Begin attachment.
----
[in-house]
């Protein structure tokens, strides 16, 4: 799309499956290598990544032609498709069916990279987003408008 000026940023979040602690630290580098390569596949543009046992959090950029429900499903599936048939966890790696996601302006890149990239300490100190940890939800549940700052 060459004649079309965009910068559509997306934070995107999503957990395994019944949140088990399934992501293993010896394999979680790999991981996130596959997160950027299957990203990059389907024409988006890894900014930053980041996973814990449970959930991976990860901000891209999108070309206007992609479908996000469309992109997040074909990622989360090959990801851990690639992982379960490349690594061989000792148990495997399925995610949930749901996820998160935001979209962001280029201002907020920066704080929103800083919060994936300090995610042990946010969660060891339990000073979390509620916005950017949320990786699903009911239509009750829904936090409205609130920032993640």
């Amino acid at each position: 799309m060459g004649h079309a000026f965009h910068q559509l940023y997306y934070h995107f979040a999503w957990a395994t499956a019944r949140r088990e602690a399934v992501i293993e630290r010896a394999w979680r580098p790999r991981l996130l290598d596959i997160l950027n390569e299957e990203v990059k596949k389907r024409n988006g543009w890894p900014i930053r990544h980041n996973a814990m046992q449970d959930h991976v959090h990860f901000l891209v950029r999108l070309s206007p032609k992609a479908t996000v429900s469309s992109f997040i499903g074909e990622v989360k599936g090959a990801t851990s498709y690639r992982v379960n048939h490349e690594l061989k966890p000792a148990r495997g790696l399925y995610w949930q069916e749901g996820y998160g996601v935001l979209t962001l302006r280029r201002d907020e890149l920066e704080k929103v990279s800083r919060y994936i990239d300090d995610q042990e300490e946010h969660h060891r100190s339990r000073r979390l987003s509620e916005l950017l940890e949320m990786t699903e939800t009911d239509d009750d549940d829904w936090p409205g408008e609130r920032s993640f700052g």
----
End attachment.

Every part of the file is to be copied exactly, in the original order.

[in-house]
């Protein structure tokens, strides 16, 4: 799309499956290598990544032609498709069916990279987003408008 000026940023979040602690630290580098390569596949543009046992959090950029429900499903599936048939966890790696996601302006890149990239300490100190940890939800549940700052 060459004649079309965009910068559509997306934070995107999503957990395994019944949140088990399934992501293993010896394999979680790999991981996130596959997160950027299957990203990059389907024409988006890894900014930053980041996973814990449970959930991976990860901000891209999108070309206007992609479908996000469309992109997040074909990622989360090959990801851990690639992982379960490349690594061989000792148990495997399925995610949930749901996820998160935001979209962001280029201002907020920066704080929103800083919060994936300090995610042990946010969660060891339990000073979390509620916005950017949320990786699903009911239509009750829904936090409205609130920032993640």
């Amino acid at each position: 799309m060459g004649h079309a000026f965009h910068q559509l940023y997306y934070h995107f979040a999503w957990a395994t499956a019944r949140r088990e602690a399934v992501i293993e630290r010896a394999w979680r580098p790999r991981l996130l290598d596959i997160l950027n390569e299957e990203v990059k596949k389907r024409n988006g543009w890894p900014i930053r990544h980041n996973a814990m046992q449970d959930h991976v959090h990860f901000l891209v950029r999108l070309s206007p032609k992609a479908t996000v429900s469309s992109f997040i499903g074909e990622v989360k599936g090959a990801t851990s498709y690639r992982v379960n048939h490349e690594l061989k966890p000792a148990r495997g790696l399925y995610w949930q069916e749901g996820y998160g996601v935001l979209t962001l302006r280029r201002d907020e890149l920066e704080k929103v990279s800083r919060y994936i990239d300090d995610q042990e300490e946010h969660h060891r100190s339990r000073r979390l987003s509620e916005l950017l940890e949320m990786t699903e939800t009911d239509d009750d549940d829904w936090p409205g408008e609130r920032s993640f700052g």